1 Anne of Green Gables 1908 11–16
2 Anne of Avonlea 1909 16–18
3 Anne of the Island 1915 18–22
4 Anne of Windy Poplars (Canada and USA)
Anne of Windy Willows (UK and Australia)
1936 22–25
5 Anne's House of Dreams 1917 25–27
6 Anne of Ingleside 1939 34–40
The following books focus on Anne's children, or on other family friends. Anne appears in these volumes, but plays a lesser part.
Book Date published Timeline year
7 Rainbow Valley 1919 41–43
8 Rilla of Ingleside 1921 49–53
9 The Blythes Are Quoted 2009 40–75
Anne Shirley features in one story (and is referenced in other stories) in each of the following collections:
Book Date published Timeline year
Chronicles of Avonlea 1912 approx. 20
Further Chronicles of Avonlea 1920 approx. 20

The prequel, Before Green Gables (2008), was written by Budge Wilson with authorization of heirs of L. M. Montgomery.

Tourism and merchandising

The Green Gables farmhouse located in Cavendish
Sign marking trail through Balsam Hollow

The Green Gables farmhouse is located in Cavendish, Prince Edward Island. Many tourist attractions on Prince Edward Island have been developed based on the fictional Anne, and provincial licence plates once bore her image.[22] Balsam Hollow, the forest that inspired the Haunted Woods and Campbell Pond, the body of water which inspired The Lake of Shining Waters, both described in the book, are located in the vicinity.[23] In addition, the Confederation Centre of the Arts has featured the wildly successful Anne of Green Gables musical on its mainstage every summer for over five decades.[24] The Anne of Green Gables Museum is located in Park Corner, PEI, in a home that inspired L.M. Montgomery.[25]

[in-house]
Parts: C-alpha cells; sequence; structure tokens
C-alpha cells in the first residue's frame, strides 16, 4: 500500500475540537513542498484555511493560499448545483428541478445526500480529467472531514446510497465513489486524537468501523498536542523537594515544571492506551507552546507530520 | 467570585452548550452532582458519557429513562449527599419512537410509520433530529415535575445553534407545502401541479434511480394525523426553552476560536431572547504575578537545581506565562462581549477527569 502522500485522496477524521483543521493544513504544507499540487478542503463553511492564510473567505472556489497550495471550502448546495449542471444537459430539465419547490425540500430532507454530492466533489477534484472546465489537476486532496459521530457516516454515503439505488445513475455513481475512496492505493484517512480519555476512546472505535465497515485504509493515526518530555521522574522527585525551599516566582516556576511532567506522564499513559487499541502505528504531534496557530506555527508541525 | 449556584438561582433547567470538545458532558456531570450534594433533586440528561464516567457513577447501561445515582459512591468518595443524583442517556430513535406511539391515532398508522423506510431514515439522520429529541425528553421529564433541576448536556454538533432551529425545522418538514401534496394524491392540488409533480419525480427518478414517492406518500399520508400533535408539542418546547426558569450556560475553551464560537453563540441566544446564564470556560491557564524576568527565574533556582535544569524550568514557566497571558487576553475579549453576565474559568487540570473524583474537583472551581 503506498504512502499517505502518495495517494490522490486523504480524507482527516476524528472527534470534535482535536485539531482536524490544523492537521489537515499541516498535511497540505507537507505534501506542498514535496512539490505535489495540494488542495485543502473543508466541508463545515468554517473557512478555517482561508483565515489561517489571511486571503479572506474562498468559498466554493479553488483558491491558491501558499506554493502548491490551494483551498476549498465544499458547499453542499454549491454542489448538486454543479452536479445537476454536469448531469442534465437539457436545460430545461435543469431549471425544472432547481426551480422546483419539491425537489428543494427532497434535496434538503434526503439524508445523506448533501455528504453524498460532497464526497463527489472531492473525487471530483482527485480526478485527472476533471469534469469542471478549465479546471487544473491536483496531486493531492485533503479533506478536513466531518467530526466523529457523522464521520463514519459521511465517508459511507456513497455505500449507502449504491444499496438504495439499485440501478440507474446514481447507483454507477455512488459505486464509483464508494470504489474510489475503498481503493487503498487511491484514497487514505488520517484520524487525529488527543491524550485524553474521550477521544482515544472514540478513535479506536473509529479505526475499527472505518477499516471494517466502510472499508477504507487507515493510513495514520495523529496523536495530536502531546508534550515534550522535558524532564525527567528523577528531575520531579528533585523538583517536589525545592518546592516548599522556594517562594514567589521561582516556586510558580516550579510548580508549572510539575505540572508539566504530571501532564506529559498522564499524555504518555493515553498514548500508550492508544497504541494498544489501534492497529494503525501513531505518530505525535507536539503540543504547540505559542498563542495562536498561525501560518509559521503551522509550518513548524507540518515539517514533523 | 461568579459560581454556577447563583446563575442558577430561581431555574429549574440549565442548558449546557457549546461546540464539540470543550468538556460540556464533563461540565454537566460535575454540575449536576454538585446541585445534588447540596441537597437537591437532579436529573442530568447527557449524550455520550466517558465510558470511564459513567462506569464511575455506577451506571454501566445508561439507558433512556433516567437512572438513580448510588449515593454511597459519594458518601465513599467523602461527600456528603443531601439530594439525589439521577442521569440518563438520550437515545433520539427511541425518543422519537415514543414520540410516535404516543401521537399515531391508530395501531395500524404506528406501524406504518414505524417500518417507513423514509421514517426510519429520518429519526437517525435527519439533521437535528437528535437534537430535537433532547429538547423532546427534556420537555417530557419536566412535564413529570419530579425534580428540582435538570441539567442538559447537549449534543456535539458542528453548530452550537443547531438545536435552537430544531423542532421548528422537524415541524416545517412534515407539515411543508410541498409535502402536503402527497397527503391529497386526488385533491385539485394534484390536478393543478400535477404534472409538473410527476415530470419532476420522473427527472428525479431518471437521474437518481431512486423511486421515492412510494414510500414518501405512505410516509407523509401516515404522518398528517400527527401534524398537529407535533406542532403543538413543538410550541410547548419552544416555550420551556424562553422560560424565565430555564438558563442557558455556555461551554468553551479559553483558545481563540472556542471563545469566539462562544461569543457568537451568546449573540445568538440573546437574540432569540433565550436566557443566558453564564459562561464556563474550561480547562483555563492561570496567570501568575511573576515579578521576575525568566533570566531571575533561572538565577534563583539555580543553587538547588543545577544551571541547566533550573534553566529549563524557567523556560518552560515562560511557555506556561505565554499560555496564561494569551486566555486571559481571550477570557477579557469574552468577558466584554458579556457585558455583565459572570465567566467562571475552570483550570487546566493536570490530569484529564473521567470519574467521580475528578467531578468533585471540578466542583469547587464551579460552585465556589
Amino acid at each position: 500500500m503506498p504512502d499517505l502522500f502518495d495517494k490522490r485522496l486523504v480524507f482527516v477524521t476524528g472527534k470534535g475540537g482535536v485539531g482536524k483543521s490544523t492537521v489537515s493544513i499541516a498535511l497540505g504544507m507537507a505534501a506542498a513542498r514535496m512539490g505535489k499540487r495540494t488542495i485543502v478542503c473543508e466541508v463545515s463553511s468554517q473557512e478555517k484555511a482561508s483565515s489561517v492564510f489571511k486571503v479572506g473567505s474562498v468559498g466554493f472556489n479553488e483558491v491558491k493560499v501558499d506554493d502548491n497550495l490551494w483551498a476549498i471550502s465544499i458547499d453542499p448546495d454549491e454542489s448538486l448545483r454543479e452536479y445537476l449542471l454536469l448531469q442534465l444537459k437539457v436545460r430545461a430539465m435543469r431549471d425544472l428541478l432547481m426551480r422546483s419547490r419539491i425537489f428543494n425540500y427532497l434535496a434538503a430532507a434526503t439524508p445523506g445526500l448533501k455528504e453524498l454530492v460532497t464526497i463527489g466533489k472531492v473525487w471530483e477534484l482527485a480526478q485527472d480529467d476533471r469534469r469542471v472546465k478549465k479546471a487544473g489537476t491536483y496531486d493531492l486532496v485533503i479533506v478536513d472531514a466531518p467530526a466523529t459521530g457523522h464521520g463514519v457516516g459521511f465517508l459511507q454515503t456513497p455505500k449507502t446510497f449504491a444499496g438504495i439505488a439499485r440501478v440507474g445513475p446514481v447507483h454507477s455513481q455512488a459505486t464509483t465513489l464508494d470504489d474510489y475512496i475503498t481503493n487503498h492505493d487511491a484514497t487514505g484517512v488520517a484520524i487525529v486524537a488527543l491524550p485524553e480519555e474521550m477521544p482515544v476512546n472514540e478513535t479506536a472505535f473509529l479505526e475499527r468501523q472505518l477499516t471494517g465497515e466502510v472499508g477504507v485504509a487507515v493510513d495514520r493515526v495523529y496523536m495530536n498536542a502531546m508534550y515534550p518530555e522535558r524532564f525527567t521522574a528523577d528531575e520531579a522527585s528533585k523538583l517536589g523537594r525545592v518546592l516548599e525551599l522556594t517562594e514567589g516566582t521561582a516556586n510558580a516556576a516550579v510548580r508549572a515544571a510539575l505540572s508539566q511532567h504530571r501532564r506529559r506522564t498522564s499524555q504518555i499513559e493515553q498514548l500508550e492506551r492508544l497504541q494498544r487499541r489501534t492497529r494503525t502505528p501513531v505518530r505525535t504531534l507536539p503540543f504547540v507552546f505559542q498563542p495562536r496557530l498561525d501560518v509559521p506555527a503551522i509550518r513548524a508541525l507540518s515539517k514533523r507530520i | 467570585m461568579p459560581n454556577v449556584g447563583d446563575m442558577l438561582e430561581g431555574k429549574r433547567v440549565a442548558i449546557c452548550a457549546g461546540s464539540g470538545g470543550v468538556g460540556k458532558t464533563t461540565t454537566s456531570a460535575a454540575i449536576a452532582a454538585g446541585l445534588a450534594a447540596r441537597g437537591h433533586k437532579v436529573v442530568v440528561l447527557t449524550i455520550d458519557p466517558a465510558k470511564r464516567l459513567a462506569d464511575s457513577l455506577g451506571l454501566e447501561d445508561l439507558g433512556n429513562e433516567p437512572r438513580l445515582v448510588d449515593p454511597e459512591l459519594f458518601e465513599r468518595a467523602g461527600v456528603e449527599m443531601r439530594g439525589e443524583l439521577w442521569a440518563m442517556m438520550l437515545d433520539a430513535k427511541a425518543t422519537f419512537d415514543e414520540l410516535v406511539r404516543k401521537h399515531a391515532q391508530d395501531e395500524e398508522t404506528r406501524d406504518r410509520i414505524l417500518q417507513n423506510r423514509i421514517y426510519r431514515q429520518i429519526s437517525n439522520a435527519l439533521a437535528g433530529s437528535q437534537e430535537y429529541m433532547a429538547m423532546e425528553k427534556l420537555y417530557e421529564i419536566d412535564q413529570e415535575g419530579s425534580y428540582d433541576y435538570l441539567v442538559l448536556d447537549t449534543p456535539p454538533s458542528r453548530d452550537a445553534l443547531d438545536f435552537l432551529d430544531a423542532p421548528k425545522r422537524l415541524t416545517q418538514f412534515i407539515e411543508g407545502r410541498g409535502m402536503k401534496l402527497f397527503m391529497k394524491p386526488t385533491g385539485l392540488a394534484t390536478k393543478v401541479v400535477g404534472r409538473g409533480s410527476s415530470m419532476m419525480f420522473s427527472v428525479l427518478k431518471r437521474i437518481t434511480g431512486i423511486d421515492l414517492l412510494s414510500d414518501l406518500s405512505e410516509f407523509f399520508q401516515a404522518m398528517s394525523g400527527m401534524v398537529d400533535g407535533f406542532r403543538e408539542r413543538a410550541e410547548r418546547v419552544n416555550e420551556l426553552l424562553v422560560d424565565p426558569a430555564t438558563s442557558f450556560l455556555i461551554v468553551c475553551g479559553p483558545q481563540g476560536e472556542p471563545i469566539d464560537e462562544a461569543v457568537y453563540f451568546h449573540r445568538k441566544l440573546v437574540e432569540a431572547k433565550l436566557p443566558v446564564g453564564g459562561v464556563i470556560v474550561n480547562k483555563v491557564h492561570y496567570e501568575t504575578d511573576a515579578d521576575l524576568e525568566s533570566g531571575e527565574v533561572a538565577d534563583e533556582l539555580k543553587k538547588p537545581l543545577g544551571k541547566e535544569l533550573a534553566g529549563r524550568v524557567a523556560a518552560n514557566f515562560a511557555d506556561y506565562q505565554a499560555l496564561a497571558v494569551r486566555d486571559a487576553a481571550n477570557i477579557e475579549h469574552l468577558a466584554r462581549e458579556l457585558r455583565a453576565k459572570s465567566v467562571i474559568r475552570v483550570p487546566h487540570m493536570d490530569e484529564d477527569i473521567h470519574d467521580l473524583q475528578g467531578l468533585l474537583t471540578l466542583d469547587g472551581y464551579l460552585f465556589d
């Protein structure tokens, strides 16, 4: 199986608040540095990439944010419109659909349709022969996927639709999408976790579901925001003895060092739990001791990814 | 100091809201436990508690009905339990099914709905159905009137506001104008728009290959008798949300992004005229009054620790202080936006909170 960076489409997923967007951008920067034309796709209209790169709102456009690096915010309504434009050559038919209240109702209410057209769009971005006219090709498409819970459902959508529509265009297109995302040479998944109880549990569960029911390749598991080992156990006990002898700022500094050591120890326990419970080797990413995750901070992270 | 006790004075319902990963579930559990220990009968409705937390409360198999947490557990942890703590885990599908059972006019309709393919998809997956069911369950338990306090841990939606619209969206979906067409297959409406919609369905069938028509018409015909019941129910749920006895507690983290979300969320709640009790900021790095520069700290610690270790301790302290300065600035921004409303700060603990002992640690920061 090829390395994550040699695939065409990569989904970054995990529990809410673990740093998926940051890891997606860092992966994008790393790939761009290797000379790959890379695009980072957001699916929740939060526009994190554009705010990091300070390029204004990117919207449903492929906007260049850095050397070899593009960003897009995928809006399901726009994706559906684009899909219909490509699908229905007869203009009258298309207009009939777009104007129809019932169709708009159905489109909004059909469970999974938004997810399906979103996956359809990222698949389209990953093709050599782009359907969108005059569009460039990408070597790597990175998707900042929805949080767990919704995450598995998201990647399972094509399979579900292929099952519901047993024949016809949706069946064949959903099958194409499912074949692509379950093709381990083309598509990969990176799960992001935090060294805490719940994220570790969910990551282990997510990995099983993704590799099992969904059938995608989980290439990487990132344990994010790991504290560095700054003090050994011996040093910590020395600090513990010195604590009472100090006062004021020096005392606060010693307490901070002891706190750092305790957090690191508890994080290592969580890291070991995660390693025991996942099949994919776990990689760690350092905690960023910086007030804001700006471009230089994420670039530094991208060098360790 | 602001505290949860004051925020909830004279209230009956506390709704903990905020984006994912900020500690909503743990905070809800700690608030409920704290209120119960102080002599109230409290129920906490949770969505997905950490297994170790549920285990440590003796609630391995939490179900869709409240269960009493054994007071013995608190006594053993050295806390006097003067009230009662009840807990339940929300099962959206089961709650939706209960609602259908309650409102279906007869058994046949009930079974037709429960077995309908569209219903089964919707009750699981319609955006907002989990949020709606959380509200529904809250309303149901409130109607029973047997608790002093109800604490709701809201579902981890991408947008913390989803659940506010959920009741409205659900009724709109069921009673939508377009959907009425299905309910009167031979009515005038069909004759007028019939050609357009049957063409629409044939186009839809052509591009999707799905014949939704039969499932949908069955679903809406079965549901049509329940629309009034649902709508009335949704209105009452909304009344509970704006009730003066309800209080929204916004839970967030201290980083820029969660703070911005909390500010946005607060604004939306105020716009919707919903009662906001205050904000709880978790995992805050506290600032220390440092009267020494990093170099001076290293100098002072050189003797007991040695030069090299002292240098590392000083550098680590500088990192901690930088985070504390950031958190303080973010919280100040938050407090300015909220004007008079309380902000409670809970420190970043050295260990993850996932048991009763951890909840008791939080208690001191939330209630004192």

The province and tourist facilities have highlighted the local connections to the internationally popular novels. Anne of Green Gables has been translated into 36 languages.[26][27] "Tourism by Anne fans is an important part of the Island economy".[28] Merchants offer items based on the novels.

The novel has been very popular in Japan, where it is known as Red-haired Anne (赤毛のアン (Akage no An)),[29][30] and where it has been included in the national school curriculum since 1952. 'Anne' is revered as "an icon" in Japan, especially since 1979 when this story was broadcast as anime, Anne of Green Gables. Japanese couples travel to Prince Edward Island to have civil wedding ceremonies on the grounds of the Green Gables farm. Some Japanese girls arrive as tourists with red-dyed hair styled in pigtails, to look like Anne.[31] In 2014, the Asadora 'Hanako to Anne', which was about Hanako Muraoka, the first person to translate Anne into Japanese, was broadcast and Anne became popular among old and young alike.

A replica of the Green Gables house in Cavendish is located in the theme park Canadian World in Ashibetsu, Hokkaido, Japan. The park was a less expensive alternative for Japanese tourists instead of traveling to P.E.I. The park hosted performances featuring actresses playing Anne and Diana. The theme park is open during the summer season with free admission, though there are no longer staff or interpreters.[32]

An actress as Anne of Green Gables at the Green Gables Museum